Merry Christmas! (Day 7)


Christmas in Baltimore, 1867
Christmas festivities had begun; every ten minutes or oftener a gun or a squib was fired off, giving one the idea that the war had not ended yet at Ellicott's Mills. Christmas is not properly observed unless you brew "egg-nog" for all comers; everybody calls upon everybody else; and each call is celebrated by a solemn egg-nogging. Egg-nog is made in this wise: our egg-nog was made so, and was decided after a good deal of nogging around, to be the brew in Ellicott's Mills: "Beat up the yolks of twelve eggs with powdered sugar, then beat up with them a pint of brandy, a quart of cream, and a quart of milk; lastly beat up the whites of your twelve eggs, and add them as a head and crown to your syllabub." It is made cold, and is drunk cold, and is to be commended. We had brought a store of sugar-plums, as the children all expect presents at this time. They hang up their stockings on Christmas Eve, and in the morning find them filled with goodies. At New York this is done by Criskindle (Christ kinde) and at Baltimore by Santa Claus (San Nicolas).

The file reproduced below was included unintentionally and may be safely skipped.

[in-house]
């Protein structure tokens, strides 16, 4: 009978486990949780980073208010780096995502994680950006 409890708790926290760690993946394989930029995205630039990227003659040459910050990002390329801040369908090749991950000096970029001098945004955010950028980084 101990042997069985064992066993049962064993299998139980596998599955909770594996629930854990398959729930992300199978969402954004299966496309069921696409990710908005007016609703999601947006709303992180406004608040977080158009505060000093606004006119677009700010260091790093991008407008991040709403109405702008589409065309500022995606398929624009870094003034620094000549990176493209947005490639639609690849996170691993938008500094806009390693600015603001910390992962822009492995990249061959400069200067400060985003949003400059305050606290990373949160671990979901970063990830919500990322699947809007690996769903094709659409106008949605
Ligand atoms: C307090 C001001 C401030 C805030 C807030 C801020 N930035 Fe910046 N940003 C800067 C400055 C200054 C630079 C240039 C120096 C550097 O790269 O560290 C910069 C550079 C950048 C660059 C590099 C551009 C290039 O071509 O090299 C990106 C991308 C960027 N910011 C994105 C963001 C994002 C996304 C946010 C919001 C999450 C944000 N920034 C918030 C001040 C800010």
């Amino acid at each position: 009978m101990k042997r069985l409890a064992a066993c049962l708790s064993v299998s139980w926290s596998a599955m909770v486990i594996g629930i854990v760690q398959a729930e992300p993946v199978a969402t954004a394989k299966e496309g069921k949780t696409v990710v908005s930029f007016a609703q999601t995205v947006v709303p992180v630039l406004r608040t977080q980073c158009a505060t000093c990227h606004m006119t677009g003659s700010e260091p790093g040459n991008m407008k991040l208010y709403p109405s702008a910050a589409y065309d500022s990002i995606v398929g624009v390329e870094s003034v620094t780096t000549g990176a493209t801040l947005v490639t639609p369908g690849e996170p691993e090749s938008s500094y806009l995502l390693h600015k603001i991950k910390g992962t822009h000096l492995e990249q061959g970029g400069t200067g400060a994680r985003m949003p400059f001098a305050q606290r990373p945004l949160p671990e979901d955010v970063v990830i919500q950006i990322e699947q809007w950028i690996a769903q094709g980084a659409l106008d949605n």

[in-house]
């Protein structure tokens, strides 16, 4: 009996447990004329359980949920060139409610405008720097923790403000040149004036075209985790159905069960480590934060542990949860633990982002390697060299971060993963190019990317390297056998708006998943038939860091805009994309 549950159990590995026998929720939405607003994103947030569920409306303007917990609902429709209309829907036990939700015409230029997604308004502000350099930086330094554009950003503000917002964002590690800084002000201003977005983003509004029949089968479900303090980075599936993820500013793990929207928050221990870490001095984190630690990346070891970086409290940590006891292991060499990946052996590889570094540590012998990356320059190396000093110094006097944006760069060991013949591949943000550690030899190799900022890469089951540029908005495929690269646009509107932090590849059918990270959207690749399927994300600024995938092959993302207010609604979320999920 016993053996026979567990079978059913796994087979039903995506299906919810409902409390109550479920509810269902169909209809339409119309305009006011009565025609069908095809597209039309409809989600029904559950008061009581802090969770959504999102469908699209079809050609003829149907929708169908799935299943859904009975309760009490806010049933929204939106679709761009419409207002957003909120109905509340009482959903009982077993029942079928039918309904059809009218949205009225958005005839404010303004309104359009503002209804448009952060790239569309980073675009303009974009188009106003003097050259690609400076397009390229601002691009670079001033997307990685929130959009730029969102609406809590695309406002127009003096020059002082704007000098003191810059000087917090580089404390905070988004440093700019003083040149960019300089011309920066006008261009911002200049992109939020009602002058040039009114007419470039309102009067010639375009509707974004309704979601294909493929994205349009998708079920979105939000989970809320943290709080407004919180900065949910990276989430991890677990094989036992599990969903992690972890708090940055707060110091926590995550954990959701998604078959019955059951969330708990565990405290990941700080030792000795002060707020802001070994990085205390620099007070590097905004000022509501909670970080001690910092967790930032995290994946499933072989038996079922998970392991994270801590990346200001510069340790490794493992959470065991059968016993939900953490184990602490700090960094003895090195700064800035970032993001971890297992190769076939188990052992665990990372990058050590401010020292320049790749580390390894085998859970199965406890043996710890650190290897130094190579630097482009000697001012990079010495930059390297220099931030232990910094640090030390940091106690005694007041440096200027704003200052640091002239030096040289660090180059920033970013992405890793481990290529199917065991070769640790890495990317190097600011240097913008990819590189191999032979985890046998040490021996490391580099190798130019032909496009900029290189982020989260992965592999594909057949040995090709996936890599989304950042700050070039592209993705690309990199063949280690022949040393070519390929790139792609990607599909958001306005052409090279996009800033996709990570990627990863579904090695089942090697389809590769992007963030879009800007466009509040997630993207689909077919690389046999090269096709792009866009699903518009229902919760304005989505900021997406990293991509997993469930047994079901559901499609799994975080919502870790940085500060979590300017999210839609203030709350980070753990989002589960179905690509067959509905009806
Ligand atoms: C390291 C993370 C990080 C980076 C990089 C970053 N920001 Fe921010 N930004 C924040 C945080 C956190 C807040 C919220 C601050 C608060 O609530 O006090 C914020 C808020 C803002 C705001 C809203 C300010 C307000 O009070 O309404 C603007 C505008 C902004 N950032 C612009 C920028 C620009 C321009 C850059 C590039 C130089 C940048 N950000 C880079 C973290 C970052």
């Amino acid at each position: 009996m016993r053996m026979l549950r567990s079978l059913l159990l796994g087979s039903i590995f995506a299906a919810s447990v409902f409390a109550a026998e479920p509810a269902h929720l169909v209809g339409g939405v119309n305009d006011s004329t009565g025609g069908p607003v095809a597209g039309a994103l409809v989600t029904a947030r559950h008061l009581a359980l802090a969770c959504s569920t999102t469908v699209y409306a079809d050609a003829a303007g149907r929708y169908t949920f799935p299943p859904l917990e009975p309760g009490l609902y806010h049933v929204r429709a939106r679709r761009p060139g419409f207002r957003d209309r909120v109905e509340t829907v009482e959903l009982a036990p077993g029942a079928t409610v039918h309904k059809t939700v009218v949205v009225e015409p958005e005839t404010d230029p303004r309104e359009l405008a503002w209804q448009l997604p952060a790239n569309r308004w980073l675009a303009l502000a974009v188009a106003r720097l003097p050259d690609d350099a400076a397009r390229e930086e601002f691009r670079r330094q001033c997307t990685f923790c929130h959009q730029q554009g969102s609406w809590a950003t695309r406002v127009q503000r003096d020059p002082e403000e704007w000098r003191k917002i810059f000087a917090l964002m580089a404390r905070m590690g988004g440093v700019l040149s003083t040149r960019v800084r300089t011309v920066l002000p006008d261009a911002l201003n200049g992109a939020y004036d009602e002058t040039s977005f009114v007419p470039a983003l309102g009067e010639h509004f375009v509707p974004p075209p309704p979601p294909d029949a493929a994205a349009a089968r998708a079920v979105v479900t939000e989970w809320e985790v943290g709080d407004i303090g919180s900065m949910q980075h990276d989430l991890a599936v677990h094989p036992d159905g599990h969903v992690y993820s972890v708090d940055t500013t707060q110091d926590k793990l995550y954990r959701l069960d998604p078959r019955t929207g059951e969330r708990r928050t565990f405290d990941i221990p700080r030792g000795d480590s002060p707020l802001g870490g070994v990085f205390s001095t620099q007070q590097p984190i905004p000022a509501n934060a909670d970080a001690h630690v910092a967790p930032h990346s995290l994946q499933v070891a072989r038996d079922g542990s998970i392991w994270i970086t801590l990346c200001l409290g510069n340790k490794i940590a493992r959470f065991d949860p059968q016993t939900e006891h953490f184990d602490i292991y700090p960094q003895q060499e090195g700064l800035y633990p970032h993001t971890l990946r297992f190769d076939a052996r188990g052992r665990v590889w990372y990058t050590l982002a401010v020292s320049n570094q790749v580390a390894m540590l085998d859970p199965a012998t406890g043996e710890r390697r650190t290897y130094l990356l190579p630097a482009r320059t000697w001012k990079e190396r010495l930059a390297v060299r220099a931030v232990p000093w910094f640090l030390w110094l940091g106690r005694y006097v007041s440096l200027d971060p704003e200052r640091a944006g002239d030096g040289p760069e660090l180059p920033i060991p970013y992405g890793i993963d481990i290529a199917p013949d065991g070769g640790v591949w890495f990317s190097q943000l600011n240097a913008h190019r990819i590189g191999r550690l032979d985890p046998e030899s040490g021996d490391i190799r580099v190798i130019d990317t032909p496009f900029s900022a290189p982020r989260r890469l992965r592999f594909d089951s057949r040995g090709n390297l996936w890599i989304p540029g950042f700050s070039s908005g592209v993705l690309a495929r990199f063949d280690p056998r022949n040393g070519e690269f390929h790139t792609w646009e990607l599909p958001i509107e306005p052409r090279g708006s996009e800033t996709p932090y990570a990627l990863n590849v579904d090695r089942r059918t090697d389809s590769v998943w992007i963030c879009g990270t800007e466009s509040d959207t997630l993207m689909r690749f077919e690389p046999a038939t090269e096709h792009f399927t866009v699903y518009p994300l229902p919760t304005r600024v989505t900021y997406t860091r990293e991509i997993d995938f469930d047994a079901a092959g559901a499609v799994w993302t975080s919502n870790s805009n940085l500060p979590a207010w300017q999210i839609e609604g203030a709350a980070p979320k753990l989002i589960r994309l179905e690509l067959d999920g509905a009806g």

Henry Latham, Black & White: A Journal of Three Months' Tour in the United States